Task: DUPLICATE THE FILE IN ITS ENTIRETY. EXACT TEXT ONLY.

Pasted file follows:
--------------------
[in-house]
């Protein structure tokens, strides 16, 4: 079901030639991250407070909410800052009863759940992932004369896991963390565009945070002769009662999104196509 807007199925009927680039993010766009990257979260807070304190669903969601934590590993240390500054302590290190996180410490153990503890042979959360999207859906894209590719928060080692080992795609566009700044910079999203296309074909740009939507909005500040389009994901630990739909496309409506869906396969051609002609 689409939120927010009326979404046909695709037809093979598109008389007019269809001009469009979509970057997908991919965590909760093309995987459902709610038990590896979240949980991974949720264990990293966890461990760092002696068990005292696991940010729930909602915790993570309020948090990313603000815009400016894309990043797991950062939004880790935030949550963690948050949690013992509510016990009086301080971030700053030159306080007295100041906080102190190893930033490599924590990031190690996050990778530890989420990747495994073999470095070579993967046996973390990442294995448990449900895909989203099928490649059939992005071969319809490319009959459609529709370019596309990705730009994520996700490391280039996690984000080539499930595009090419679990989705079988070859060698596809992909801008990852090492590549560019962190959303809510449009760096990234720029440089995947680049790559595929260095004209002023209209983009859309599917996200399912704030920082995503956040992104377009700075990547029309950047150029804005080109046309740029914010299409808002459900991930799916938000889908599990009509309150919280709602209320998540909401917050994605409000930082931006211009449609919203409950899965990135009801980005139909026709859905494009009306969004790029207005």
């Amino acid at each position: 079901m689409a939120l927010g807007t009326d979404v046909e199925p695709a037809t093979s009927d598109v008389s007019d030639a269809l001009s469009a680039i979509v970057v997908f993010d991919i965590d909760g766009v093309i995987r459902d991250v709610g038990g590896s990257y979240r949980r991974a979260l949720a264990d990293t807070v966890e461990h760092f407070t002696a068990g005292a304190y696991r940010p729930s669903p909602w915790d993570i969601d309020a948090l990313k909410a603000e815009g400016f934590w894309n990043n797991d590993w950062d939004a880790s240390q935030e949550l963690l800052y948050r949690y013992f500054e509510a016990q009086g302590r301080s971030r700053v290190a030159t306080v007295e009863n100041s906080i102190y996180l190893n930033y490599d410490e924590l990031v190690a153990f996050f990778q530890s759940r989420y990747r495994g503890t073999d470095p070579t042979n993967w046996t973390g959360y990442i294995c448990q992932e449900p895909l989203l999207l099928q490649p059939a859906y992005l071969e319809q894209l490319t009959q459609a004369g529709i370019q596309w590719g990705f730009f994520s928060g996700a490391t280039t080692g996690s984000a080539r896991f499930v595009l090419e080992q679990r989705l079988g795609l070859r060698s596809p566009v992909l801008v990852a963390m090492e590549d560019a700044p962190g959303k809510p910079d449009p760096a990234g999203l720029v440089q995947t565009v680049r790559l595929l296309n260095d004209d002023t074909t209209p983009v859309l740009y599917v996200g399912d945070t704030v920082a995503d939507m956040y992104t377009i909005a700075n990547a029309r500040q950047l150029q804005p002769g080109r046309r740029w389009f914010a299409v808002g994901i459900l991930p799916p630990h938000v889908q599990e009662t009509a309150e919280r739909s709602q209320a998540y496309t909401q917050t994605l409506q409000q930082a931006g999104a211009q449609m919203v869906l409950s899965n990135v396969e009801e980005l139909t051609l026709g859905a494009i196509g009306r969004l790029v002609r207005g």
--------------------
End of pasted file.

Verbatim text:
[in-house]
């Protein structure tokens, strides 16, 4: 079901030639991250407070909410800052009863759940992932004369896991963390565009945070002769009662999104196509 807007199925009927680039993010766009990257979260807070304190669903969601934590590993240390500054302590290190996180410490153990503890042979959360999207859906894209590719928060080692080992795609566009700044910079999203296309074909740009939507909005500040389009994901630990739909496309409506869906396969051609002609 689409939120927010009326979404046909695709037809093979598109008389007019269809001009469009979509970057997908991919965590909760093309995987459902709610038990590896979240949980991974949720264990990293966890461990760092002696068990005292696991940010729930909602915790993570309020948090990313603000815009400016894309990043797991950062939004880790935030949550963690948050949690013992509510016990009086301080971030700053030159306080007295100041906080102190190893930033490599924590990031190690996050990778530890989420990747495994073999470095070579993967046996973390990442294995448990449900895909989203099928490649059939992005071969319809490319009959459609529709370019596309990705730009994520996700490391280039996690984000080539499930595009090419679990989705079988070859060698596809992909801008990852090492590549560019962190959303809510449009760096990234720029440089995947680049790559595929260095004209002023209209983009859309599917996200399912704030920082995503956040992104377009700075990547029309950047150029804005080109046309740029914010299409808002459900991930799916938000889908599990009509309150919280709602209320998540909401917050994605409000930082931006211009449609919203409950899965990135009801980005139909026709859905494009009306969004790029207005």
């Amino acid at each position: 079901m689409a939120l927010g807007t009326d979404v046909e199925p695709a037809t093979s009927d598109v008389s007019d030639a269809l001009s469009a680039i979509v970057v997908f993010d991919i965590d909760g766009v093309i995987r459902d991250v709610g038990g590896s990257y979240r949980r991974a979260l949720a264990d990293t807070v966890e461990h760092f407070t002696a068990g005292a304190y696991r940010p729930s669903p909602w915790d993570i969601d309020a948090l990313k909410a603000e815009g400016f934590w894309n990043n797991d590993w950062d939004a880790s240390q935030e949550l963690l800052y948050r949690y013992f500054e509510a016990q009086g302590r301080s971030r700053v290190a030159t306080v007295e009863n100041s906080i102190y996180l190893n930033y490599d410490e924590l990031v190690a153990f996050f990778q530890s759940r989420y990747r495994g503890t073999d470095p070579t042979n993967w046996t973390g959360y990442i294995c448990q992932e449900p895909l989203l999207l099928q490649p059939a859906y992005l071969e319809q894209l490319t009959q459609a004369g529709i370019q596309w590719g990705f730009f994520s928060g996700a490391t280039t080692g996690s984000a080539r896991f499930v595009l090419e080992q679990r989705l079988g795609l070859r060698s596809p566009v992909l801008v990852a963390m090492e590549d560019a700044p962190g959303k809510p910079d449009p760096a990234g999203l720029v440089q995947t565009v680049r790559l595929l296309n260095d004209d002023t074909t209209p983009v859309l740009y599917v996200g399912d945070t704030v920082a995503d939507m956040y992104t377009i909005a700075n990547a029309r500040q950047l150029q804005p002769g080109r046309r740029w389009f914010a299409v808002g994901i459900l991930p799916p630990h938000v889908q599990e009662t009509a309150e919280r739909s709602q209320a998540y496309t909401q917050t994605l409506q409000q930082a931006g999104a211009q449609m919203v869906l409950s899965n990135v396969e009801e980005l139909t051609l026709g859905a494009i196509g009306r969004l790029v002609r207005g």